Hepatobiliary or HIDA scan is primarily a test on the gallbladder, a small organ located beneath the liver that serves as a reservoir for bile. This test can help in diagnosing gallbladder disease. The patient must not eat or drink for at least 8 hours prior to the test, and must avoid any use of opiate medications. In the procedure, the patient lies on his or her back on a Nuclear Medicine imaging table. A gamma camera is positioned above the abdomen, and he/she is injected (in the veins of the arm) with the liquid radioagent. Images are taken for one hour, after which the patient may have a short break. If the gallbladder has become visible by the end of this hour, the second part of the exam is usually performed. During the second procedure, the gallbladder is induced to empty its contents by the injection of an enzyme, CCK, which simulates a fatty meal. This second part of the procedure, which lasts 20 minutes, allows calculation of the Gallbladder Ejection Fraction (GBEF), a measure of the organ's functional capacity.

Liver/Spleen Scan

If your doctor has any concerns about your liver he or she may order a Nuclear liver/spleen scan. This study requires no special preparations and can be completed in as little as 30 minutes. You will be given a small injection of a radioactive material that will be filtered from your blood stream by your liver and spleen. This filtering action will enable the radiologist to differentiate between functioning and non-functioning liver tissue. After the injection you will lay on a Nuclear imaging table while you are being scanned by a gamma camera.

Nuclear Bone Scans

Bone scans use the radiopharmaceutical, 99mTc-MDP, to study the body's skeletal system. The way in which this compound is absorbed by the bones can reveal a range of important pathologies to the radiologist, including bone injury, bone infection (osteomyelitis), and metastatic bone disease (cancer that has spread from a primary organ site to the bones).

In the procedure, the patient is first injected with the liquid radioagent. A waiting period of at least 2 hours follows during which the patient is asked to drink as much liquid as possible, if medically permitted. Outpatients are free to leave the radiology department or hospital during this time.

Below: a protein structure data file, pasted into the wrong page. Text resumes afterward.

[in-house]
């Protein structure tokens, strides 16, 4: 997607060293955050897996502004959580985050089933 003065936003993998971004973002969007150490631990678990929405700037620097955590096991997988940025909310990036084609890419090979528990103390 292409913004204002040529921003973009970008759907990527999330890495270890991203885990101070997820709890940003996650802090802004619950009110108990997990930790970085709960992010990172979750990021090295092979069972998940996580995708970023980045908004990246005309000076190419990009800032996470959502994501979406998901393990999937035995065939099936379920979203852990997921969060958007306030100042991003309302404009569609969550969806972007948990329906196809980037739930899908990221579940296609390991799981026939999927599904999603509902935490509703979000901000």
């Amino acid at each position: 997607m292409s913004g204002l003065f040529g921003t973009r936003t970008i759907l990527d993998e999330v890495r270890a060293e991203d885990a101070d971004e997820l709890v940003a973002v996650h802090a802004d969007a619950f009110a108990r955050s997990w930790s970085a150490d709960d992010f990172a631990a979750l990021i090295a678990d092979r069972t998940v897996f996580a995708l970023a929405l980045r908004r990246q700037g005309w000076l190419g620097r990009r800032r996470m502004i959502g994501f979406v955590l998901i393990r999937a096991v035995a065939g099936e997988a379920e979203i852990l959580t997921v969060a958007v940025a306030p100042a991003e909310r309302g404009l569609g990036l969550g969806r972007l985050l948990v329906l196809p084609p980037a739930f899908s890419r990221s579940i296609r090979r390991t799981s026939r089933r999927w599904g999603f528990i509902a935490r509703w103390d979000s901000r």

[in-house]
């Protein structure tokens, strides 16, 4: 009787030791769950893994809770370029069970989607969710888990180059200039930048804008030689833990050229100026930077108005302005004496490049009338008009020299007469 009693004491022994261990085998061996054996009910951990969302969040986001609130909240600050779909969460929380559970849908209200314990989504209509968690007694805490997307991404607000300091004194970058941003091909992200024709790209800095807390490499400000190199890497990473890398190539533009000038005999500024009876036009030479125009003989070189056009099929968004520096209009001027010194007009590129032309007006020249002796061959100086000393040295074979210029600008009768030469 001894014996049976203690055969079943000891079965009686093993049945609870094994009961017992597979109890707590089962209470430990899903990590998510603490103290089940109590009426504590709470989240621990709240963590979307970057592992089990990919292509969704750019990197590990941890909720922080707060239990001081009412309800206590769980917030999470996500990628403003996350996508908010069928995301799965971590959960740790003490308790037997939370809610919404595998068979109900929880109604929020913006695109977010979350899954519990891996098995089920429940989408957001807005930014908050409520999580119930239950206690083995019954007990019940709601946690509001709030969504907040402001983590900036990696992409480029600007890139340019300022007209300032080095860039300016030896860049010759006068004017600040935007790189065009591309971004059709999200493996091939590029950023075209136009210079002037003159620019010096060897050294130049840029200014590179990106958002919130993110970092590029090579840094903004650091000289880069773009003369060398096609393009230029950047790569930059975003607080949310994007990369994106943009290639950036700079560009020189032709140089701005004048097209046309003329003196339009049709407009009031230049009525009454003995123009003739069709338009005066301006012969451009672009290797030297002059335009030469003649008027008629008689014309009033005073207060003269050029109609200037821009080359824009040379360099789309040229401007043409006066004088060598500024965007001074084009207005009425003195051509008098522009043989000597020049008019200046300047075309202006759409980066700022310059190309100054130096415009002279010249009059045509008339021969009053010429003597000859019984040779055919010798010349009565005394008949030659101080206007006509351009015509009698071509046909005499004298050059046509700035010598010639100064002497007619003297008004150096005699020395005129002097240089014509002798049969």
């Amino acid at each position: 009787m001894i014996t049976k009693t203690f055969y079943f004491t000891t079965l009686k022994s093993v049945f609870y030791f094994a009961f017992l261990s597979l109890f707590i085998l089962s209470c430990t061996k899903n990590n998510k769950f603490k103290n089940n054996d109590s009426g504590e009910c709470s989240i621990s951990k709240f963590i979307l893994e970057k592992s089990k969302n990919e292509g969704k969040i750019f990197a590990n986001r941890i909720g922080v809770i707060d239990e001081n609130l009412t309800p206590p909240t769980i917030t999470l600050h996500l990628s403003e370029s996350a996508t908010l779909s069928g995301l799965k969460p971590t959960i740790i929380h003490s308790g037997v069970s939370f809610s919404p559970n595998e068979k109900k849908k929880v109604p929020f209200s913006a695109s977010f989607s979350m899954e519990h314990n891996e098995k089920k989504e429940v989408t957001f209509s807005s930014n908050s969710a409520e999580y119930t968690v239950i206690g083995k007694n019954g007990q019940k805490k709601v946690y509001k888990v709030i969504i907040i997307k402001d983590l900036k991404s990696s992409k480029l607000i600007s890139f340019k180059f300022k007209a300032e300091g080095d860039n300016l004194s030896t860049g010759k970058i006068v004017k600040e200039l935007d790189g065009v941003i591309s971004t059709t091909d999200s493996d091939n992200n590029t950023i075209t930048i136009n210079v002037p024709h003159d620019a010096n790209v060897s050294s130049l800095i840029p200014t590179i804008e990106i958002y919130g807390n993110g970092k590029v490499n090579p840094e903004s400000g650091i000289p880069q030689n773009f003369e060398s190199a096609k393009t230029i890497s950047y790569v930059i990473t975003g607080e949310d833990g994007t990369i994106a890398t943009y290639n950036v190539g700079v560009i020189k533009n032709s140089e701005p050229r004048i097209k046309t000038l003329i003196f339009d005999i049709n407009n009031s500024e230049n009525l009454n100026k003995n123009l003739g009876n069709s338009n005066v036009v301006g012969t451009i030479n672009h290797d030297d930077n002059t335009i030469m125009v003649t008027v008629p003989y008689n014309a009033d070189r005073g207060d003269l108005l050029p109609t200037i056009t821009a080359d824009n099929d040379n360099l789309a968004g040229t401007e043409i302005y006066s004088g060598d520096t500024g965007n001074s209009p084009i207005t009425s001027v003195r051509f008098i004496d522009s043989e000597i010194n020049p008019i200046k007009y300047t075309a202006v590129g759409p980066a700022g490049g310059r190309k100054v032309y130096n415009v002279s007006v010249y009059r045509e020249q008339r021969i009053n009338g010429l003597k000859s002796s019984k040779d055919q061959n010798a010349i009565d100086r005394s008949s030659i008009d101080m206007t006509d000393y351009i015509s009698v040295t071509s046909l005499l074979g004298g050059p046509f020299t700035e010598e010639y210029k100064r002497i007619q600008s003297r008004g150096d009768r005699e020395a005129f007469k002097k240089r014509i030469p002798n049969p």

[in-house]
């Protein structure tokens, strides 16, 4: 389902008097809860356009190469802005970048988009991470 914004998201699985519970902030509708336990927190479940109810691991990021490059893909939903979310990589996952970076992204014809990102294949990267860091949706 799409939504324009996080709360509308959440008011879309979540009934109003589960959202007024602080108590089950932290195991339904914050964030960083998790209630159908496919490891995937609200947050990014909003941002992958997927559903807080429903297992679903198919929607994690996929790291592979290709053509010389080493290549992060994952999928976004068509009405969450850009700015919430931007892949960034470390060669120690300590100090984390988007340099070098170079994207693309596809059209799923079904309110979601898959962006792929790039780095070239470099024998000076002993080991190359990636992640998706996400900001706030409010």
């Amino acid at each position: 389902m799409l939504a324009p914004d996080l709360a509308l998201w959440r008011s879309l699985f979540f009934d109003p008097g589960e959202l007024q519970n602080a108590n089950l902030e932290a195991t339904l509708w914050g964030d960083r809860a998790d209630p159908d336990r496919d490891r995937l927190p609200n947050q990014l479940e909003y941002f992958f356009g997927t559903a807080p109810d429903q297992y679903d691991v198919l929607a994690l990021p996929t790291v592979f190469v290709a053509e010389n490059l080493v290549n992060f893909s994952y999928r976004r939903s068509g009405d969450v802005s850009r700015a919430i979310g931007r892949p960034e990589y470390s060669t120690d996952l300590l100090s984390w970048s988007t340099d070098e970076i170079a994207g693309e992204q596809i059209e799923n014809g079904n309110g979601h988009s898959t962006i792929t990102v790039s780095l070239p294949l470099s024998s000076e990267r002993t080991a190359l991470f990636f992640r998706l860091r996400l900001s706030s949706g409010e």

For scanning, the patient lies on his/her back on a Nuclear Medicine imaging table, and the gamma camera passes slowly from head to foot. This imaging usually lasts about 30 minutes.

Thyroid Scans

Thyroid scans study the size, position and shape of the thyroid gland. The test is usually performed in conjunction with a thyroid uptake procedure, which determines whether the thyroid is functioning too actively (hyperthyroidism), not actively enough (hypothyroidism), or normally. Prior to the test, the patient must avoid all medications and substances containing iodine, including especially thyroid medicines, iodine-containing vitamins, and steroids, and must not have had X-ray procedures using iodinated dyes (please consult your physician for specifics).

The study involves two days, the first for dosing and the second for scanning. On the first day, the patient receives the radiopharmaceutical, usually Iodine-123, in the form of a small capsule to be swallowed. Before administering the capsule, the technologist will take a detailed patient history and answer questions. The capsule has no side effects and involves minimal radiation exposure. This requires less than 30 minutes.

The patient returns the next day for scanning with a gamma camera, thyroid probe and sometimes a physical examination of the thyroid by the radiologist. This requires about an hour.

For more information, please call Nuclear Medicine departments at INTEGRIS Baptist Medical Center at (405) 949-3202 or INTEGRIS Southwest Medical Center at (405) 636-7044 between 8 a.m. and 5 p.m., Monday through Friday.



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Oklahoma City, OK 73112 Phone: (405) 951-2277